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Try out PMC Labs and tell us what you think. Learn More. Robust population size estimates of female sex workers and other key populations in South Africa face multiple methodological limitations, including inconsistencies in surveillance and programmatic indicators. This has, consequently, challenged the appropriate allocation of resources and benchmark-setting necessary to an effective HIV response. The survey also included several multiplier-based population size estimation methods.

The objective of our study was to present the selected population size estimation methods used in an IBBS survey and the subsequent participatory process used to estimate the of female sex workers in three South African cities. In , we used respondent-driven sampling to recruit independent samples of female sex workers for IBBS surveys in Johannesburg, Cape Town, and eThekwini. Following data analysis, investigators consulted civil society stakeholders to present survey and size estimates and facilitated stakeholder vetting of individual estimates to arrive at consensus point estimates with upper and lower plausibility bounds.

In total, , , and female sex workers participated in the survey in Johannesburg, Cape Town, and eThekwini, respectively. For size estimation, investigators calculated preliminary point estimates as the median of the multiple estimation methods embedded in the IBBS survey and presented these to a civil society-convened stakeholder group. Stakeholders vetted all estimates in light of other data points, including programmatic experience, ensuring inclusion only of plausible point estimates in median calculation.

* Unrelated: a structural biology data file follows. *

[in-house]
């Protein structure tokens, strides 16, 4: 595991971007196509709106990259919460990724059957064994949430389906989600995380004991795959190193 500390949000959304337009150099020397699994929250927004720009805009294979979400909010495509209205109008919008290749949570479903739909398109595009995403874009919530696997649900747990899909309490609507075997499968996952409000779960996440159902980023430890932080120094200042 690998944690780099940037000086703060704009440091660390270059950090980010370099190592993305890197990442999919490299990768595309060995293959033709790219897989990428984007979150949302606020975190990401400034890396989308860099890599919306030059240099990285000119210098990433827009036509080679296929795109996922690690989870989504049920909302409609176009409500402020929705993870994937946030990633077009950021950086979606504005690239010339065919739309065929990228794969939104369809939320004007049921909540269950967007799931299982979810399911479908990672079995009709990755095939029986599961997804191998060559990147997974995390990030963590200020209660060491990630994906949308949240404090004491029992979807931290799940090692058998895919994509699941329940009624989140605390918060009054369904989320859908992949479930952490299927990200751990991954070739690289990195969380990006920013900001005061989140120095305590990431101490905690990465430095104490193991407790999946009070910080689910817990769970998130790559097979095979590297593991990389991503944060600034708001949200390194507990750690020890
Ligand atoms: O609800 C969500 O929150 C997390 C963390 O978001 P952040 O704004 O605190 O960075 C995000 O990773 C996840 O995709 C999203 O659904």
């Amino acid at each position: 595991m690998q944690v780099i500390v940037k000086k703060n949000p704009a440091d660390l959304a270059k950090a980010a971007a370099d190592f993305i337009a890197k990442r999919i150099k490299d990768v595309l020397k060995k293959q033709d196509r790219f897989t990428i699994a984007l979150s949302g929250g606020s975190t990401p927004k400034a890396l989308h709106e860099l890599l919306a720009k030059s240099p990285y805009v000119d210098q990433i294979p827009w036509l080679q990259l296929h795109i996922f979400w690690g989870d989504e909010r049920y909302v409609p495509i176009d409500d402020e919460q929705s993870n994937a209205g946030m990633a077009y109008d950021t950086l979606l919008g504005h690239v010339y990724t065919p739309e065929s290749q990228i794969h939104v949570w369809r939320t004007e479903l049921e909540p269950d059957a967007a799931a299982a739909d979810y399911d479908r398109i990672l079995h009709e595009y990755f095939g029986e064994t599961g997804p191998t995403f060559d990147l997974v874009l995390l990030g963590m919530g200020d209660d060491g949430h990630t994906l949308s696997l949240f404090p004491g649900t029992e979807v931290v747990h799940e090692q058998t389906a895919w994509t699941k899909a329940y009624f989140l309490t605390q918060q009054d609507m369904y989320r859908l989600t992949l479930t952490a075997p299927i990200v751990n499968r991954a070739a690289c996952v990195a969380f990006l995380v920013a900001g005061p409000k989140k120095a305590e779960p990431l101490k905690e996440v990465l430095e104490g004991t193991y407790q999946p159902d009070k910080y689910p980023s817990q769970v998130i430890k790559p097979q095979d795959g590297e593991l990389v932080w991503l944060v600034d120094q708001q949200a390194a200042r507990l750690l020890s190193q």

After vetting, stakeholders adopted three consensus point estimates with plausible ranges: Johannesburg , ; Cape Town ; eThekwini , Using several population size estimates methods embedded in an IBBS survey and a participatory stakeholder consensus process, the South Africa Health Monitoring Survey produced female sex worker size estimates representing approximately 0.

In data-sparse environments, stakeholder engagement and consensus is critical to vetting of multiple empirically based size estimates procedures to ensure adoption and utilization of data-informed size estimates for coordinated national and subnational benchmarking. It also has the potential to increase coherence in national and key population-specific HIV responses and to decrease the likelihood of duplicative and wasteful resource allocation. We recommend building cooperative and productive academic-civil society partnerships around estimates and other strategic information dissemination and sharing to facilitate the incorporation of additional data as it becomes available, as these additional data points may minimize the impact of the known and unknown biases inherent in any single, investigator-calculated method.

FSWs work in diverse settings, including along major transport routes, at public venues such as urban street corners, parks, bars, and taverns, as well as in more closed spaces such as private homes, where they mainly interact with clients using social media platforms [ 4 ]. HIV prevalence and behavioral have been reported elsewhere [ 2 ]. Briefly, we estimated that In this paper, we have described these survey methods, PSE methods and , and the consensus process through which FSW stakeholders adopted PSEs and plausible ranges PRs for purposes of strategic planning, policy making, advocacy, and programming.